14 - 16 May 2019
Cape Town, South Africa

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21 Jan 2019

CSIR ENERGY CENTRE INTERVIEW: “We are entering an exciting time, and are on the cusp of a major evolution of the electricity and energy system. We need new business models, technologies and skills.”

Exclusive interview with Dr Clinton Carter-Brown, Head: Energy Centre, CSIR and member of the African Utility Week POWERGEN Africa Advisory Board.

Dr Clinton Carter-Brown, CSIR Energy Centre1)      Let’s start with some background on the CSIR’s Energy Centre– there is already a proud history there.
The Council for Scientific and Industrial Research (CSIR) Energy Centre was established in 2014 to consolidate and build the CSIR capabilities in the energy domain. The centre has had a profound impact on the local energy landscape, providing thought leadership on the energy options available to South Africa and the broader region.

2)      What does your role entail?
The CSIR’s Energy Centre aims to be the first port of call for South African decision makers in politics, business and science to advise them on the energy transition. This transition is a move towards a more sustainable and cleaner energy system and will ultimately lead to energy being used more efficiently and supplied by a significant share of renewables in the primary energy supply, while leveraging existing thermal energy sources as will remain a significant share of the energy system for some time. The CSIR’s Energy Centre will also leverage the learning from the South African energy transition to support the creation of sustainable energy systems for other African countries.

3)      Any particular energy efficiency projects in the energy and water sectors you are currently involved in?
We are presently implementing a pilot smart electric water heating project on our CSIR campus in Pretoria, assessing the potential energy savings and benefits in creating a flexible load utilising the considerable energy storage inherent with hot cylinder water heating.

4)      What are the main challenges with regards to South Africa’s energy future? And the opportunities?
The immediate liquidity challenges in Eskom and municipalities combined with deteriorating aging infrastructure and the need to evolve the utility business models provide a proverbial melting pot for a major revolution in the South African energy system.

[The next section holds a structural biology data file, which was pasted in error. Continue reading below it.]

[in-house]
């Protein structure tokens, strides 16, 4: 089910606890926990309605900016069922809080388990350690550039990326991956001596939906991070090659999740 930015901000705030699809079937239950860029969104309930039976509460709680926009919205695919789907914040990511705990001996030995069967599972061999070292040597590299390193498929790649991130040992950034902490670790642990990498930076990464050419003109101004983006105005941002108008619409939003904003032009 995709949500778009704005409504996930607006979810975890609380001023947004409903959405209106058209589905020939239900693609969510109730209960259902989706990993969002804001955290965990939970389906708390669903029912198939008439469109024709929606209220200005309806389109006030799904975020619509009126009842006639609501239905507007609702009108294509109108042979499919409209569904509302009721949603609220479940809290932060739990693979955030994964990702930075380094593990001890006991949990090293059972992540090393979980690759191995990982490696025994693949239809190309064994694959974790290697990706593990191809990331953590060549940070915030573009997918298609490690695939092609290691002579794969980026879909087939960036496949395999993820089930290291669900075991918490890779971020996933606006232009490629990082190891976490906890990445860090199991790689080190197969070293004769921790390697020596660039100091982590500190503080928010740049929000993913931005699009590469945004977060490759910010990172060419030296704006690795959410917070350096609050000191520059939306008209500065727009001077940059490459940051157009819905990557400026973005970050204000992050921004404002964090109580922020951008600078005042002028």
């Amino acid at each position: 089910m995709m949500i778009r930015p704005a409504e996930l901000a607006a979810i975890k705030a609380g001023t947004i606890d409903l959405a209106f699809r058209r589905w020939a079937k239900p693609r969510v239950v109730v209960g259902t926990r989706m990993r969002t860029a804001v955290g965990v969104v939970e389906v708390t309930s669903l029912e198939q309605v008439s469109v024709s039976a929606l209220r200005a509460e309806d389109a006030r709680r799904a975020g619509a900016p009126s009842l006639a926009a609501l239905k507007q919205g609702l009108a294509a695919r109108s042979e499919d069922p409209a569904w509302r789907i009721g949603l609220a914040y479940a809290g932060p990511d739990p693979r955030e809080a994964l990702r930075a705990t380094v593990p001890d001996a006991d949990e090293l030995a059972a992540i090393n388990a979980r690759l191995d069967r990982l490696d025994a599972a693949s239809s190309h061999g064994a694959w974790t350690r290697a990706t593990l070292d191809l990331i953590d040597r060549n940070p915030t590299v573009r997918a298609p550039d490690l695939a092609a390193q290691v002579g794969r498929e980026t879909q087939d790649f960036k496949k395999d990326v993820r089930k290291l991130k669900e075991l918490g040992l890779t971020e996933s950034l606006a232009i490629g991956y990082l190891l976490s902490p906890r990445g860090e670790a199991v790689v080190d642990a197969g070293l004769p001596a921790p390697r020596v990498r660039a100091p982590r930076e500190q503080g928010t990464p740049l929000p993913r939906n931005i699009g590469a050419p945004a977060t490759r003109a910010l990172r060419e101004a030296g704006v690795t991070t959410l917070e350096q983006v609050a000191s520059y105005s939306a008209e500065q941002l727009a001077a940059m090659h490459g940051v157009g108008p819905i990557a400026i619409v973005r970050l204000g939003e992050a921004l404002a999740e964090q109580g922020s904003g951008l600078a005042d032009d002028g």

The recent events of insufficient electricity generation availability (resulting in national load shedding) combined with rising oil prices and a high dependence on imported liquid fuels for the transportation sector, all point to the need to carefully reconsider the energy structure and mix.

South Africa is blessed with indigenous low cost sustainable resources, whereby cheap renewable energy can form the backbone of the energy system in which electricity is used as a cost effective carrier for transportation and heat, reducing dependence on fossil fuels and potentially becoming a supplier of cost effective sustainable synthetic fuels to the international market. The abundance of renewable energy sources will also see the widespread implementation of embedded power generation such as rooftop PV and waste-to-energy, which combined with electric vehicles and stationary energy storage will complement energy supply from the national system.

5)      What is your vision for the energy sector in the South Africa? And for the continent?
The future will see a merging of the electricity, transporting and heating sectors leveraging abundant low cost renewable energy to produce some of the cheapest energy in the world, with South Africa becoming a global player and exporter of clean synthetic fuels and chemicals.

6)      You are a member of the advisory board for African Utility Week in Cape Town in May. What will be your message at the event?
We are entering an exciting time, and are on the cusp of a major evolution of the electricity and energy system. We need new business models, technologies and skills. We need to develop and localise the transformative technologies that will accelerate the electrification of the African continent. Bold decisions need to be taken on industry restructuring, a commitment to a just energy transition, and the development and implementation of a research and innovation roadmap that will plot a path forward.

7)      What are you most looking forward to at African Utility Week?
Catching up with old colleagues and making new friends in the energy space, and hearing of the exciting developments they are driving.

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